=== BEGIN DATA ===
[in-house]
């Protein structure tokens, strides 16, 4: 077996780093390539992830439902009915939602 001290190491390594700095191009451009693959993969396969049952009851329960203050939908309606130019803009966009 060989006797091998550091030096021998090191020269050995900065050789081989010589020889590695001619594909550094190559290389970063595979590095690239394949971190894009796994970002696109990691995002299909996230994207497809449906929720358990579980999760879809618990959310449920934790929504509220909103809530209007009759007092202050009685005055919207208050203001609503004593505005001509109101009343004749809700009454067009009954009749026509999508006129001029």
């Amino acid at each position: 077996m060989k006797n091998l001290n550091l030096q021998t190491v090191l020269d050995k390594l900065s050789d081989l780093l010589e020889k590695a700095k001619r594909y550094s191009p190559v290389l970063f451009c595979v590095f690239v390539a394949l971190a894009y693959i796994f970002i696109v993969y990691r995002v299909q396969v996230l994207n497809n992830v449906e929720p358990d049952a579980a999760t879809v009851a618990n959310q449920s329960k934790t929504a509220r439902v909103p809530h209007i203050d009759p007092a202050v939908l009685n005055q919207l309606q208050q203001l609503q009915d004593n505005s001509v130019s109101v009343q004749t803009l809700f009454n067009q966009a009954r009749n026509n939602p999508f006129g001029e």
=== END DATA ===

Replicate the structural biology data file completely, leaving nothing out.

[in-house]
């Protein structure tokens, strides 16, 4: 077996780093390539992830439902009915939602 001290190491390594700095191009451009693959993969396969049952009851329960203050939908309606130019803009966009 060989006797091998550091030096021998090191020269050995900065050789081989010589020889590695001619594909550094190559290389970063595979590095690239394949971190894009796994970002696109990691995002299909996230994207497809449906929720358990579980999760879809618990959310449920934790929504509220909103809530209007009759007092202050009685005055919207208050203001609503004593505005001509109101009343004749809700009454067009009954009749026509999508006129001029």
């Amino acid at each position: 077996m060989k006797n091998l001290n550091l030096q021998t190491v090191l020269d050995k390594l900065s050789d081989l780093l010589e020889k590695a700095k001619r594909y550094s191009p190559v290389l970063f451009c595979v590095f690239v390539a394949l971190a894009y693959i796994f970002i696109v993969y990691r995002v299909q396969v996230l994207n497809n992830v449906e929720p358990d049952a579980a999760t879809v009851a618990n959310q449920s329960k934790t929504a509220r439902v909103p809530h209007i203050d009759p007092a202050v939908l009685n005055q919207l309606q208050q203001l609503q009915d004593n505005s001509v130019s109101v009343q004749t803009l809700f009454n067009q966009a009954r009749n026509n939602p999508f006129g001029e």